How Demonkeeper Came to Life

Last summer, the coolest thing happened when my book Demon Keeper went live. Thanks to the vision of Deb Currier, a theater professor at Western Washington University in Bellingham, WA (where I live), the story came to life as a full stage children’s theater production called Monster Keeper. The play featured a 30+ person cast including life-sized muppet style puppets, special effects and an amazing set. Since Deb’s so smart, she videotaped all three performances which have been edited into a complete version of the show. Deb has also created a documentary on the making of Monster Keeper.

But wait! That’s not all! Now she plans to hold a  screening of both the play and the documentary. She’s even going to set up a museum in the WWU Performing Arts Lobby with props, artwork and puppets from the show. If you go, you can meet the actors, take pictures with the puppets from the play and get autographs.

The event is Sunday, February 15th starting at 2pm. Here’s a link to all of the details.   

I would be remiss if I didn’t mention the Summer Youth Theatre Institute at Western Washington University, which Deb pours her heart and soul into every summer to introduce kids of all ages to the magic of the stage. My kids participated in the program for a number of years and loved it.

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My Latest Writing Tips Via Twitter

Here are some of my latest writing tips that have appeared on Twitter. If you think they’re helpful or know someone who would benefit, go ahead and follow me on Twitter. You can also Like my author page on Facebook. The tips show up on both.

Writing tip: Set daily goal for word count. Simple, but effective. Do a daily minimum, not average. Averaging leads to excuses. Excuses lead to suffering (says Yoda)…

Writing tip: Use small details from real life. In its simplest form, this technique requires that you just look up from your computer. 🙂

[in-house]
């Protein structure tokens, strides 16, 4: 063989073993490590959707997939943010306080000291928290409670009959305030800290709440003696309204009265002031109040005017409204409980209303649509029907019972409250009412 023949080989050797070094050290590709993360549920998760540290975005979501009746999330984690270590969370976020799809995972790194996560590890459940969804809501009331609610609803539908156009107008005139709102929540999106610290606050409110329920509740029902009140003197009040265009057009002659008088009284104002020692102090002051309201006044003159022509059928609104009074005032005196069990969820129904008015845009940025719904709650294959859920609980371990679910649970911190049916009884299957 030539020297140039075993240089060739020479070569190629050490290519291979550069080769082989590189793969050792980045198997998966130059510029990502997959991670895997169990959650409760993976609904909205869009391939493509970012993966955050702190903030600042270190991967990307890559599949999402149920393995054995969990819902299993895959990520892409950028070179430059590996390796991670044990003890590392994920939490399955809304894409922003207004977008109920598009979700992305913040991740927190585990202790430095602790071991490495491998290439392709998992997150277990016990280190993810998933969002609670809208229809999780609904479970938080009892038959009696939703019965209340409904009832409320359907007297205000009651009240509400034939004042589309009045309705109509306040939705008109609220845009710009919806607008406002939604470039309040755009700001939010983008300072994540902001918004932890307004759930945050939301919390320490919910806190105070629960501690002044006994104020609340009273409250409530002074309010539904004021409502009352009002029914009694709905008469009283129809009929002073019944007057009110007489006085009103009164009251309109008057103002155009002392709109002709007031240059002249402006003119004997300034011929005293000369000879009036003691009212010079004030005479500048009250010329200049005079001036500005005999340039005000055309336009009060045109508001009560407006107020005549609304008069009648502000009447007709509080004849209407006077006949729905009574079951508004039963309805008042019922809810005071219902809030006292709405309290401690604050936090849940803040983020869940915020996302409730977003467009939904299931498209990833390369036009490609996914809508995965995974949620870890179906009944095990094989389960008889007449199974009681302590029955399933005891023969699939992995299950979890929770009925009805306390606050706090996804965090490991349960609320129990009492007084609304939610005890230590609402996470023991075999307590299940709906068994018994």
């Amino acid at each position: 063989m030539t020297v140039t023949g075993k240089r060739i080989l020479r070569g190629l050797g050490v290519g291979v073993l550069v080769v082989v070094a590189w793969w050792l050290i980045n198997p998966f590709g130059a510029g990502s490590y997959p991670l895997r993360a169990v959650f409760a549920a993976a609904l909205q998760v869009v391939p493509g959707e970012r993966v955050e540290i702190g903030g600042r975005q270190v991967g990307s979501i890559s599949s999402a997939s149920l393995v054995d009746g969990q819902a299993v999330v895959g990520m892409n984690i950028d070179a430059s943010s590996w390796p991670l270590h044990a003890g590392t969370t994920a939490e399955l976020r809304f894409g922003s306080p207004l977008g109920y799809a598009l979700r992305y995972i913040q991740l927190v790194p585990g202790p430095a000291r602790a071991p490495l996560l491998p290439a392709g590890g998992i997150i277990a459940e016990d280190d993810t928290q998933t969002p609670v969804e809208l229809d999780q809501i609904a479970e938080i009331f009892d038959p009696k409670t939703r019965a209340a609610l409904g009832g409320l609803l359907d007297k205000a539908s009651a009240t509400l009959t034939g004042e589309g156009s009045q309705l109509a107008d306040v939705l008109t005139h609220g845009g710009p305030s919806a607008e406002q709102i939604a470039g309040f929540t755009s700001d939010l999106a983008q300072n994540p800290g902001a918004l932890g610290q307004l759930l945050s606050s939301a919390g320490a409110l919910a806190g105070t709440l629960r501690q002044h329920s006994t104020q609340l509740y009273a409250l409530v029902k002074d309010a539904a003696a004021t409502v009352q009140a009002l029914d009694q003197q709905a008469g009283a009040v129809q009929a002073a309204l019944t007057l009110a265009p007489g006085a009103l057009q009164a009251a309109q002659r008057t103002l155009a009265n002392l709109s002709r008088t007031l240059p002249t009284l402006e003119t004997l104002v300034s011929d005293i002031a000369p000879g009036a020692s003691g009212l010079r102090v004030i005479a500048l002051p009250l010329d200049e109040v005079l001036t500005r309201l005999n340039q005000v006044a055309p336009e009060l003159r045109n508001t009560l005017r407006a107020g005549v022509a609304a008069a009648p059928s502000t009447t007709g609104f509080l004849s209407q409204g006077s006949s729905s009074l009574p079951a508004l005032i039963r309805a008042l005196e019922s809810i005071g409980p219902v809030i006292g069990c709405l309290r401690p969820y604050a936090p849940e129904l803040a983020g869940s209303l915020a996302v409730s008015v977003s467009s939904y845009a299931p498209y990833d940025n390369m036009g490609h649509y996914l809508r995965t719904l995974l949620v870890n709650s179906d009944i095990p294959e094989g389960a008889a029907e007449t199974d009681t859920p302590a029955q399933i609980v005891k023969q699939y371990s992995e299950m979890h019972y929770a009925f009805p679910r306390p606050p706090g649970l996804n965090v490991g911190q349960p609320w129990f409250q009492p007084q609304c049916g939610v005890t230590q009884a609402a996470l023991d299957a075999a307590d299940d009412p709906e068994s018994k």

Writing tip: Specific details over vague. “The dish with the half moon chip.” Not – “The broken dish.”

Writing tip: Cliffhangers = okay by me. The cheese factor is the key. Make them only as cheesy as tone of your overall story.

Writing tip: Eliminate “he said” and “she said” if it is clear who is speaking from the context.


What my English Degree Did for Me

Last year was my 25th reunion at Whitman College, where I obtained a degree in English literature. Whitman Magazine invited me to write an essay reflecting on how my experience at Whitman and my degree helped shape my professional life. Below is the first paragraph of the essay and a link to the whole thing.  

“It’s been 25 years since I graduated with a degree in English literature from Whitman, and I’ve been asked to reflect on how it prepared me for life as a working fiction author and attorney. I suppose it starts with the college’s general premise: “A Whitman liberal arts education offers great breadth over specialization …” More specifically, Whitman’s English Majors’ Handbook states, “Whatever else students of English call ourselves, we are first and foremost readers and writers.” So, presumably, I graduated a broadly educated reader and writer. But that’s not a profession, it turns out. So how is that degree turned into a career? In my case, it went something like this:”

To read more, click here.

Encouraging Children to Become Storytellers

I recently came across this article I wrote for Carolina Parent about encouraging kids to be storytellers back in 2010 and thought I’d share it with you. The ideas are pretty timeless, and I actually continue to use many of these when I visit schools. I am currently on deadline, so I have decided to keep my calendar clear of school appearances until after March 30, 2015.  

Until then, here’s a link to the article. Enjoy!


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